Identifying Heart Failure Symptoms

When you consider just how many times the human heart beats over the course of a lifetime it’s easy to understand what an amazing organ it is. It’s the engine of life, and it’s front and center in all the many reasons why good cardiovascular health is so important. Just as the body ages, so does the heart and it’s an unavoidable reality for some people that they may develop degenerative cardiac congestions and even despite their best efforts to take care of their ‘ticker’. Many men will have heard how it’s a good idea to keep a pair of aspirin tabs in your wallet in the event of a heart attack, and it is a smart choice to mediate heart failure symptoms and give physicians more time to save your life.

To define what is heart failure exactly, it’s a condition where the hear becomes damaged or weakened and it then has an insufficient capacity to move blood throughout the entirety of the body. Congestive heart failure symptoms may also be a result of the heart no longer being able to relax enough to allow blood to flow back from the lungs into the heart. Congestive heart failure can also lead to pulmonary edema, and for all these reasons and many more it’s extremely helpful to be able to identify heart failure symptoms.

The following will look at all these symptoms, along with discussing treatment and health maintenance choices for people who have are at risk of cardiac disease.

Heart Failure Causes

Myocardial infarction (MI) is the clinical term used for a heart attack, and that’s the most common cause of heart failure. Myocardial infarction can be caused by any number of different factors, but being overweight, eating a diet high in saturated and trans fats, smoking, and genetic predisposition are the leading ones.

The next most common cause of heart failure is hypertension, which is high blood pressure. It’s easy for high blood pressure to go undetected and this is what makes it such a danger in relation to developing heart disease. When hypertension is untreated it can be a cause of heart failure.

Less common heart failure causes include:

  • Improper heart valve function due to undetected congenital heart defects
  • Heart muscle inflammation (myocarditis) due to infection
  • Excessive alcohol or drug abuse
  • Diabetes
  • High blood cholesterol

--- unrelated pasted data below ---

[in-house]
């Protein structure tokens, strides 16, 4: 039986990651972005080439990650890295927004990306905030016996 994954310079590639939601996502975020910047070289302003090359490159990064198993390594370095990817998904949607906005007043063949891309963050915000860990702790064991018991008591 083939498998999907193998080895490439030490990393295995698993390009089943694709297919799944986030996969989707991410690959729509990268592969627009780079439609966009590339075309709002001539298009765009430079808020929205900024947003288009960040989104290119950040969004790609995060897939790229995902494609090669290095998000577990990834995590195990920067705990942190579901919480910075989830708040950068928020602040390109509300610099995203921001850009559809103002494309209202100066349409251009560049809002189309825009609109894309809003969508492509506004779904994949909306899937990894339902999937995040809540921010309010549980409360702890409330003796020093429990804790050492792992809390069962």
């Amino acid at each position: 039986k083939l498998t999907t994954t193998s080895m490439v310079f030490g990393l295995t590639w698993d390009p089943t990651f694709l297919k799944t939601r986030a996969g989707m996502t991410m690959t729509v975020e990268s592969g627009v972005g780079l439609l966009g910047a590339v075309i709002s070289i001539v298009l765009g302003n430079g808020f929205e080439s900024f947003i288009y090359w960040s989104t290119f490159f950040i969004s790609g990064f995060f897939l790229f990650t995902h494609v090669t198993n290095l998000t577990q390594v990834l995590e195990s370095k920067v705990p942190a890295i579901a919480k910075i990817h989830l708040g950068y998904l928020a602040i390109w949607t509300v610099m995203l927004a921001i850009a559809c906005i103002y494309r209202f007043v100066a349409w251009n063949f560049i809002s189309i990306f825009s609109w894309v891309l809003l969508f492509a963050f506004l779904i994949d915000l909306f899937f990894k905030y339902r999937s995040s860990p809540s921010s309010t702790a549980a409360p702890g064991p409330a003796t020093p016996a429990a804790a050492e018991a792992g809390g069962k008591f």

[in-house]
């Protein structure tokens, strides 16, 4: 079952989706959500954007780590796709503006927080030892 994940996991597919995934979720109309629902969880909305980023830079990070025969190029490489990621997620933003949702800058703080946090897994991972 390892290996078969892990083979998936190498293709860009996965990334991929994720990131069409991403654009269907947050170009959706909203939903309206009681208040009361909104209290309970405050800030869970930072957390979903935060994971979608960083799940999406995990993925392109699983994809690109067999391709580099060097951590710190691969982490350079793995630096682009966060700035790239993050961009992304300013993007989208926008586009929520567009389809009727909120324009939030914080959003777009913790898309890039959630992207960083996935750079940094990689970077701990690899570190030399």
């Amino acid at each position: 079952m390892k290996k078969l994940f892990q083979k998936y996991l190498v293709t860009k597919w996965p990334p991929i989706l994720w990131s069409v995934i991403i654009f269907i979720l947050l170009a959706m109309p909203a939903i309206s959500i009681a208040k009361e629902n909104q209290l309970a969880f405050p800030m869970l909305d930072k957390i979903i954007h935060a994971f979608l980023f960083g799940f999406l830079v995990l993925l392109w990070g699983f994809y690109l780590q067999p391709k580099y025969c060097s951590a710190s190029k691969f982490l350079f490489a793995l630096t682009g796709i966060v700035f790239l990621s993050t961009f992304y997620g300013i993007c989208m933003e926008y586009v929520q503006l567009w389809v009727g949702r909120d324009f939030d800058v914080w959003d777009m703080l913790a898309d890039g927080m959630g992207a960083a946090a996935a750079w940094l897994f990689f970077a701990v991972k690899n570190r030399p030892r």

• Complications related to certain medical conditions like thyroid disease or anemia, among others

Heart Failure Symptoms

Given how integral the heart is to human vitality it’s usually easy for someone to discern when their heart is not functioning properly. Heart failure symptoms tend to be quite apparent and usually are seen as a serious enough issue that the individual will seek medical help.

Heart failure symptoms include:

  • Strong chest pain that does not subside
  • Pronounced shortness of breath, especially when in a prone position
  • Sudden weight gain of more than 1.5kg (3lb) over a day or two, or over 2.5kg (5lb) in a week
  • Cough or cold symptoms lasting more than a week
  • Feeling bloated or overly full in the belly all the time
  • Loss of appetite, or significant changes in it
  • Extreme tiredness and chronic exhaustion, and loss of energy
  • Increases swelling of ankles, legs, feet, sacrum (base of spine) or abdomen
  • Increased and frequent need to urinate at night

Congestive Heart Failure Symptoms

There are certain other indicators that are more congestive heart failure symptoms and indicate this condition rather than standard heart failure. They include:

  • Rapid or irregular heartbeats
  • Congested lungs that can manifest itself as shortness or breath or a dry, hacking cough or wheezing when no other sign of any illness is present
  • Unexplained fluid and water retention
  • Dizziness paired with fatigue and weakness

These heart failure symptoms are often more debilitating than the ones listed above as standard heart failure symptoms, but it’s important to not disregard any of the symptoms listed here.

Heart Failure Treatments

When a person has a weakened heart and their life is at risk due to the chance of heart failure then physicians will usually begin by putting them on medications like Warfarin (Coumadin), Lanoxin (Digoxin) or a beta blocker like Tambocor (Flecainide), among others. ACE inhibitor drugs and angiotensin receptor drugs like Benicar may be prescribed too.

When medication approaches do not return the individual to an acceptable level of cardiac health then surgery may be required to permanently alleviate heart failure symptoms. Many of you know of and are aware of what a pacemaker implant does, and this type of surgery is called cardiac resynchronization therapy (CRT). Other people will be better served with an implantable cardioverter defibrillator (ICD) and that can be a part of CRT therapy too.

In cases where heart disease is so pronounced that heart failure symptoms are so pronounced that they are not remediable with these kinds of treatments then bypass surgery or heart transplantation may be required.